, my forgotten watch, was not a successful project, probably because I rushed its design, I spent more money on it than I planned and I did not follow up with revisions. DWex
was also not offered as a kit, but as an assembled board with SMD components, not easily hackable or expandable, pretty much a dead end from hardware perspective. Its idea is still sound though, after so many years: mostly sleep, to conserve battery, then, at a press of a button, flicker some LEDs to indicate the time.
This rainy weekend I stumbled upon the few DWex
boards I still have, and they brought back memories. One thought lead to another, and I found myself, characteristically (I am the "penny wise, pound foolish"- kind), soldering around once again. So here I am, writing another useless post, about another useless project, on how to convert time, money and energy into joy, sometimes mixed with frustration, when things don't work on the first try (as it's usually the case).DWex
is equivalent to a (smaller) wsduino
(ATmega328 + RTC), with 20 LEDs. Why not recycle it into something (physically) "bigger" by adding extras (alphanumeric display, micro switches, ESP8266, OLED)?
The design of the DWex
board has a few peculiarities:
- RTC chip is DS1337, with support for alarms;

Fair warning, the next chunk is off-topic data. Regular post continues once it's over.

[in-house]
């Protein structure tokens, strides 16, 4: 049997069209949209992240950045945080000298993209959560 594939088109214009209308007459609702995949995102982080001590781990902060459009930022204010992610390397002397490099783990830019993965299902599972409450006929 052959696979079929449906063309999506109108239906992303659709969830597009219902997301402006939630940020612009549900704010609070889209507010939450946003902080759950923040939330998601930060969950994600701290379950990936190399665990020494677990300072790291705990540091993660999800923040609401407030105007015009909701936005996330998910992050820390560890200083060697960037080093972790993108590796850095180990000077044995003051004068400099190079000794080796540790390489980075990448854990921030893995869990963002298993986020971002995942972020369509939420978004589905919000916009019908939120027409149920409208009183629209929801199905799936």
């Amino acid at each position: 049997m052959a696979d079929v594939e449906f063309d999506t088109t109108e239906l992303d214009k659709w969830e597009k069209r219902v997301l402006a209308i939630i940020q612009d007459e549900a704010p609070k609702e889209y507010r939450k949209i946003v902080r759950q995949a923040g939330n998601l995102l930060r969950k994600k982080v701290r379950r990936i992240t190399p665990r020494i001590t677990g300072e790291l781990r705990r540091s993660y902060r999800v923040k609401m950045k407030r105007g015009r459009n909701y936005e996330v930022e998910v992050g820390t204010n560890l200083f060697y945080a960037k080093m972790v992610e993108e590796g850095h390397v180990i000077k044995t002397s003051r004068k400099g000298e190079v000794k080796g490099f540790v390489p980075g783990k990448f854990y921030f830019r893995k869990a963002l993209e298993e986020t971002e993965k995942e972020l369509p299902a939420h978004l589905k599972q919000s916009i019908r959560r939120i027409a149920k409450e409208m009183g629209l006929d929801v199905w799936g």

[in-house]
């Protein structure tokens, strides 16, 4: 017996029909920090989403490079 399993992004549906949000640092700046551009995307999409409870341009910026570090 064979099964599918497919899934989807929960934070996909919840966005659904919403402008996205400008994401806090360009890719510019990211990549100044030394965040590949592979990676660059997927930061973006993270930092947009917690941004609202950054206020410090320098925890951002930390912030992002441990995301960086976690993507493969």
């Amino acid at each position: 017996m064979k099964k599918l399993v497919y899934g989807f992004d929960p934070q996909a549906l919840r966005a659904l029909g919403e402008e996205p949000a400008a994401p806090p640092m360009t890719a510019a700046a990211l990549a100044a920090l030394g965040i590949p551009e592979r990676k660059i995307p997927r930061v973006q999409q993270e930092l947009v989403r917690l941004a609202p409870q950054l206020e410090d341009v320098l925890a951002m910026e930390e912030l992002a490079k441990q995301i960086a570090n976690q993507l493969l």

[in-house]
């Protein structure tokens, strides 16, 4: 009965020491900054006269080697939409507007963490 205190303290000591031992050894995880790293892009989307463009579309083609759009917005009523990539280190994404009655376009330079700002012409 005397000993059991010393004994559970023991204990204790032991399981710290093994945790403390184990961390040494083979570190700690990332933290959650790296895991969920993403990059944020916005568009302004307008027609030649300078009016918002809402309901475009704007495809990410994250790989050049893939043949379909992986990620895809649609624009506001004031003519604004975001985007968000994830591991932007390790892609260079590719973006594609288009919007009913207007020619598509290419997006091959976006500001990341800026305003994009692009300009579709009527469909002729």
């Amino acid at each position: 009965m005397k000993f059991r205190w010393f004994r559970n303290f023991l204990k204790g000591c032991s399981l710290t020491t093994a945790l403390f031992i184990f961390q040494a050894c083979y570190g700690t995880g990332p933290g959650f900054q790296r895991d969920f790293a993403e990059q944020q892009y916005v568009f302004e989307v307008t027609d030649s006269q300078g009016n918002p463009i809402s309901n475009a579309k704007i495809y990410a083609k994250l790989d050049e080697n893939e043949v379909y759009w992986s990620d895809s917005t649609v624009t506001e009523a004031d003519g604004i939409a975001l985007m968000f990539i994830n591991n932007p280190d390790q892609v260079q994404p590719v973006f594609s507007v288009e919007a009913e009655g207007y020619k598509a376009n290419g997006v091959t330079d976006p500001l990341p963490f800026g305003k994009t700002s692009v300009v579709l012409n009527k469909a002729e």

- the on-board CR2025 3V battery powers the whole watch, not only the RTC (there is no time keeping without a battery);
- FTDI connector does not have Vcc wired, relying instead on the battery to power the processor while uploading the sketch;
- the ATmega328 processor is clocked with an external 8MHz crystal, thus making the board compatible with LilyPad 328;
- pins available are D11, D12 and D13, all broken out on the ISP connector (unused are also D2 and D10, but they would need to be wired directly from the processor's pins);
- features only one button.
But the most particular aspect of DWex
is the way it shows the time on the analog round face, by blinking LEDs on request (button push). This is actually not suitable for continuous display, simply because it is confusing to make sense of non-stop blinking LEDs.
OK, so enough complaining. Here is what we plan to do:
- add a 4-digit alphanumeric Adafruit I2C 0.54" display;
- add ESP8266 module to sync the clock on NTP;
- add toggle switch for setting up wifi parameters (for ESP8266);
- use RTC's alarm capability; add toggle switch and buzzer (or other audio module) for alarm mode;
- add OLED (I2C) for displaying messages, info etc;
- modify the software, a combination of DWex and WiFiChron, to support all of the above features, plus change the way the time is shown on the analog face (no more sleep, no button press to show the time);
- add "seconds" mode, on the digital display;
- maybe adapt the 8-character-based menu system from WiFiChron to 4-character (by showing only the first 1 or 2 letters of the menu);
- add 3V3/500mA regulator to the board.
This will be a work-in-progress for a while.